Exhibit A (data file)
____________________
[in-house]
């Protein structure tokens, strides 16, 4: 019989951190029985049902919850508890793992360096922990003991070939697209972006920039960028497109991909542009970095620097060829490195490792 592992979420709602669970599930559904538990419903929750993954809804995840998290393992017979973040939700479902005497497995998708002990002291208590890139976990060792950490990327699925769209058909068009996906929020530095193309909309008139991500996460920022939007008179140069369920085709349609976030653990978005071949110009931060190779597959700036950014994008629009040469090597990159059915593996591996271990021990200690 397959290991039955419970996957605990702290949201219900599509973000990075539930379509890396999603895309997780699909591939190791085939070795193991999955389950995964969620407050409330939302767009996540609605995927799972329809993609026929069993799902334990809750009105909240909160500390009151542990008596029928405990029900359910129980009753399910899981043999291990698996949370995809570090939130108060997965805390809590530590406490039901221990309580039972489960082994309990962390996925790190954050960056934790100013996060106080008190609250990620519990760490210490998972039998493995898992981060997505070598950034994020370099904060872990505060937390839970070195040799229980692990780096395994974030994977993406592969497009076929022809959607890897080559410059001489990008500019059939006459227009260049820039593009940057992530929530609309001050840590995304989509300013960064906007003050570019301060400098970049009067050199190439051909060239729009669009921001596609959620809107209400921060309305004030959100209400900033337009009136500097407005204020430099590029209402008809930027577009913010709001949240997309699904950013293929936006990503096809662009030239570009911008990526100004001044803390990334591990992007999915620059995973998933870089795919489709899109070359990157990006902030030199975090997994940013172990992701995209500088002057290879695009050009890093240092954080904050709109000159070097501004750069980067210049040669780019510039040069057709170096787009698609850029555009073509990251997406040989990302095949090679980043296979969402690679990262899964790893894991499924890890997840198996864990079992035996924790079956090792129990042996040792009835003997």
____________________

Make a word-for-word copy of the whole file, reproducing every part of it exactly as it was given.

[in-house]
């Protein structure tokens, strides 16, 4: 019989951190029985049902919850508890793992360096922990003991070939697209972006920039960028497109991909542009970095620097060829490195490792 592992979420709602669970599930559904538990419903929750993954809804995840998290393992017979973040939700479902005497497995998708002990002291208590890139976990060792950490990327699925769209058909068009996906929020530095193309909309008139991500996460920022939007008179140069369920085709349609976030653990978005071949110009931060190779597959700036950014994008629009040469090597990159059915593996591996271990021990200690 397959290991039955419970996957605990702290949201219900599509973000990075539930379509890396999603895309997780699909591939190791085939070795193991999955389950995964969620407050409330939302767009996540609605995927799972329809993609026929069993799902334990809750009105909240909160500390009151542990008596029928405990029900359910129980009753399910899981043999291990698996949370995809570090939130108060997965805390809590530590406490039901221990309580039972489960082994309990962390996925790190954050960056934790100013996060106080008190609250990620519990760490210490998972039998493995898992981060997505070598950034994020370099904060872990505060937390839970070195040799229980692990780096395994974030994977993406592969497009076929022809959607890897080559410059001489990008500019059939006459227009260049820039593009940057992530929530609309001050840590995304989509300013960064906007003050570019301060400098970049009067050199190439051909060239729009669009921001596609959620809107209400921060309305004030959100209400900033337009009136500097407005204020430099590029209402008809930027577009913010709001949240997309699904950013293929936006990503096809662009030239570009911008990526100004001044803390990334591990992007999915620059995973998933870089795919489709899109070359990157990006902030030199975090997994940013172990992701995209500088002057290879695009050009890093240092954080904050709109000159070097501004750069980067210049040669780019510039040069057709170096787009698609850029555009073509990251997406040989990302095949090679980043296979969402690679990262899964790893894991499924890890997840198996864990079992035996924790079956090792129990042996040792009835003997």